>> used to open source it's startling, and sometimes his invitation to be
>> part of the solution is mistaken for an unwillingness to help.  They've
>> got this strange sense of learned helplessness.  Even though few of
>> those invited will ever contribute, some do, and some of those who don't
>> contribute right away, have been started thinking about it by Sven and
>> eventually will contribute.  On the lilypond list, it's Graham the
>> curmudgeon that keeps inviting people.  It works.
>> If instead we attack them, we make of ourselves boors, and drive away
>> people that might have been of great help eventually.  Some of those
>> driven away are lurkers not even involved in the communication.  I know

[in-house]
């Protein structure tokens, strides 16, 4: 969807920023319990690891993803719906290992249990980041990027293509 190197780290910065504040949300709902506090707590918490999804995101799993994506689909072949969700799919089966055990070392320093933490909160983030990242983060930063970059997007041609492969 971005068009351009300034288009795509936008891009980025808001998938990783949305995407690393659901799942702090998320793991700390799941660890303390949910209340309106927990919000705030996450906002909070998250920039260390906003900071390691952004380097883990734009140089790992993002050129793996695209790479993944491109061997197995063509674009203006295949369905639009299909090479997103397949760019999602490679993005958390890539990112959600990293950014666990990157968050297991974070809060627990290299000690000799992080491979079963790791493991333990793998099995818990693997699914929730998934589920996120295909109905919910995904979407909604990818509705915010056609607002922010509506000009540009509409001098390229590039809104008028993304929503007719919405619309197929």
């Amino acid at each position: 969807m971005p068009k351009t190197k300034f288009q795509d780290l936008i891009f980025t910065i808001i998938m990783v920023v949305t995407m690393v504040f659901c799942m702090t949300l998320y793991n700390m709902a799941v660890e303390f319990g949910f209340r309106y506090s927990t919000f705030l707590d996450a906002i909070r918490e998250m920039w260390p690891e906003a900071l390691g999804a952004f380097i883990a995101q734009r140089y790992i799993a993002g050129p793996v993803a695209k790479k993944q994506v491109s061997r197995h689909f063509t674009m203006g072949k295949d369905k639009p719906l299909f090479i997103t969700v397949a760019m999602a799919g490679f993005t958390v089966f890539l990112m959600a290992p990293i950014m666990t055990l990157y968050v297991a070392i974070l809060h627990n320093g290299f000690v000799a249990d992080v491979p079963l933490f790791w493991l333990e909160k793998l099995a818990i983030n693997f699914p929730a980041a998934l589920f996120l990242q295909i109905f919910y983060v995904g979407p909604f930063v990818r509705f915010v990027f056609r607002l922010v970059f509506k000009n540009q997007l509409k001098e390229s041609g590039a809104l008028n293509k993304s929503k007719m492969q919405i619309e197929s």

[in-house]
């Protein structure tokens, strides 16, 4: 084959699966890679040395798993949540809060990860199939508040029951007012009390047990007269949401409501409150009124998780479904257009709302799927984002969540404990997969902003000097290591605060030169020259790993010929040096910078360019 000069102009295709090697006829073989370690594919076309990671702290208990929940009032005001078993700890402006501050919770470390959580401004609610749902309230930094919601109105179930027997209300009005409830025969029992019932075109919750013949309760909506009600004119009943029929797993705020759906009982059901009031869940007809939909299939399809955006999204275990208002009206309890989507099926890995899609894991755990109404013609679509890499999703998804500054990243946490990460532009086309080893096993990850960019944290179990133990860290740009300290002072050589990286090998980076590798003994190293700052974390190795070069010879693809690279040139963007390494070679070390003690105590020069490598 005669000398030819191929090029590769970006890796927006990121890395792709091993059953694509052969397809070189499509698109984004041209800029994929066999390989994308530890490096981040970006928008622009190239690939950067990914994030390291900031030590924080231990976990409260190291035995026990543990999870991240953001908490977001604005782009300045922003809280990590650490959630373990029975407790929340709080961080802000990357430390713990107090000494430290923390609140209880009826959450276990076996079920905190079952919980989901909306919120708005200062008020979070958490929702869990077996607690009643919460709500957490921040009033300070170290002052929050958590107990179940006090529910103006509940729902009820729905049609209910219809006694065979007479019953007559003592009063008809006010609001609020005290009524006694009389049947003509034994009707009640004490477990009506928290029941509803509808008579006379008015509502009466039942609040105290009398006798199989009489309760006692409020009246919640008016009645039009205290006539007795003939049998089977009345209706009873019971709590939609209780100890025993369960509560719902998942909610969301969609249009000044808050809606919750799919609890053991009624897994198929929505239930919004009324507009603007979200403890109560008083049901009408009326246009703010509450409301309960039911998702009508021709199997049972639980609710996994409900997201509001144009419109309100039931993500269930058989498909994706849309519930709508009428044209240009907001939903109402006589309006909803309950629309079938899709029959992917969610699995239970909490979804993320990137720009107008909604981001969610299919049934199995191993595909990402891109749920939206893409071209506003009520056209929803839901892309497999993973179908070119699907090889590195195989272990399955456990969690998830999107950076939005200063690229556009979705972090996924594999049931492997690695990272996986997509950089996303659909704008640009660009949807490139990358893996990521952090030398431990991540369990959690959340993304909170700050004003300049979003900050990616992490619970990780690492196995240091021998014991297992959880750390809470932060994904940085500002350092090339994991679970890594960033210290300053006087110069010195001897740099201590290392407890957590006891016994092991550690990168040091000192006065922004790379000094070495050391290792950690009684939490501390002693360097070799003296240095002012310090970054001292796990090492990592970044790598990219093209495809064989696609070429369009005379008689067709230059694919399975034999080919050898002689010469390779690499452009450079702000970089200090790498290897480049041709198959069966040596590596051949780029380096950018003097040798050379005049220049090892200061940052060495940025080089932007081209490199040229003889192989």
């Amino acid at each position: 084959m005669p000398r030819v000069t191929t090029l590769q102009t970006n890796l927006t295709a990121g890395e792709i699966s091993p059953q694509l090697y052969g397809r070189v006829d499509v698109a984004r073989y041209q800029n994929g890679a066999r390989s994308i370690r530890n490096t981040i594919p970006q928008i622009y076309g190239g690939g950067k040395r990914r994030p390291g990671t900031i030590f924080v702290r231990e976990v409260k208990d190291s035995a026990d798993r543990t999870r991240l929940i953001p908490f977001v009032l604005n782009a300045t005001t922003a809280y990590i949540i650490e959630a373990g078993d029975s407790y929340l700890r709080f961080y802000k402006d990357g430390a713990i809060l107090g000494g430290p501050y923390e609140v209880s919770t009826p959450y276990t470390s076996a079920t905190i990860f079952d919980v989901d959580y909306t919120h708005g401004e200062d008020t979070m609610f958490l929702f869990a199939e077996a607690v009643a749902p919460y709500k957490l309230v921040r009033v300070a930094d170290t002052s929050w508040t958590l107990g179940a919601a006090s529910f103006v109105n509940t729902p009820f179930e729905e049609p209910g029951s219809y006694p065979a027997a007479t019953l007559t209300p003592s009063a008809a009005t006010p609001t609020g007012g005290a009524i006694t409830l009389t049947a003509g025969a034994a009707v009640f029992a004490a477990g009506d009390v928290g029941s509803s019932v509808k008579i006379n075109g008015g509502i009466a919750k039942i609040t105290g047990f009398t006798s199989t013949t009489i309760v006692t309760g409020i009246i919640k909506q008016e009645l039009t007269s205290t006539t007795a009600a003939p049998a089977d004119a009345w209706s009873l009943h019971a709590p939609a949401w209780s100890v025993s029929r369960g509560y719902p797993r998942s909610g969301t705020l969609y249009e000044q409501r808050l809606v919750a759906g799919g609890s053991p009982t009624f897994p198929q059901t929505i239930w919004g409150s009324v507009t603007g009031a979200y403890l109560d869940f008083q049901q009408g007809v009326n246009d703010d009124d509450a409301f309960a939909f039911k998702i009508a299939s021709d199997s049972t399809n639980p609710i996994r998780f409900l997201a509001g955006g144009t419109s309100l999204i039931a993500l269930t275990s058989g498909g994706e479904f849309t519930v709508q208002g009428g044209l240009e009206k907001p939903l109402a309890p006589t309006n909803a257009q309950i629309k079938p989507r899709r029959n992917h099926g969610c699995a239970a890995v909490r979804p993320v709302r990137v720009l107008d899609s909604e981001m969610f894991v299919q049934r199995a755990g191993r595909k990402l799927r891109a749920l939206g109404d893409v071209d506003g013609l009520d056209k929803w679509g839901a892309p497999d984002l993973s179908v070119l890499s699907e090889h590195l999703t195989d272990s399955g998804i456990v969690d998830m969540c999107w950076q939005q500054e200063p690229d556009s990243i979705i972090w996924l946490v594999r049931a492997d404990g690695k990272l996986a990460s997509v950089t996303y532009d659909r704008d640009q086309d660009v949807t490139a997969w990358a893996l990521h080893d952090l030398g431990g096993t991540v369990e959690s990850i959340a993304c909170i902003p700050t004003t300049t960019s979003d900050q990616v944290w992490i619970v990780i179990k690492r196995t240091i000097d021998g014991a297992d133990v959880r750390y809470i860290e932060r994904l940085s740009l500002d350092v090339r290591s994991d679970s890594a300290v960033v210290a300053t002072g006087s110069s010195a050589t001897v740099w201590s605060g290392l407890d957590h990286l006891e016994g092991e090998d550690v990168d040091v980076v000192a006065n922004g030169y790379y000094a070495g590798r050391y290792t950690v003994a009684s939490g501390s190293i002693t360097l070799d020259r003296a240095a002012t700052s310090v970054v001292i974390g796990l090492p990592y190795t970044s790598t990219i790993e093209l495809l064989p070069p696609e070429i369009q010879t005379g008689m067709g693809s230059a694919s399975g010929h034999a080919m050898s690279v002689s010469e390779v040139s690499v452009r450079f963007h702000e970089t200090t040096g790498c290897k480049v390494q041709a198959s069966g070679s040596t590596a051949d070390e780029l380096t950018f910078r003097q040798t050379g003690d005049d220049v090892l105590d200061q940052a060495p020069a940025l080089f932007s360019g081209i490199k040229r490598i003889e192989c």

>> that some have more patience than others, but if you can't stand
>> beginners acting like beginners, it's only necessary to ignore them.
>> One of my favorite proverbs is, "Even a fool, when he holdeth his peace,
>> is counted wise: and he that shutteth his lips is esteemed a man of
>> understanding", or the more modern proverb "Better to be thought a fool
>> than to open your mouth and remove all doubt";)
>> People that are going to insist on being idiots go away pretty quickly
>> if ignored.  I know people that have been around for years already know
>> all this, but there might be one or two on this list who need a gentle
>> reminder.
>> Best regards,
>> Patrick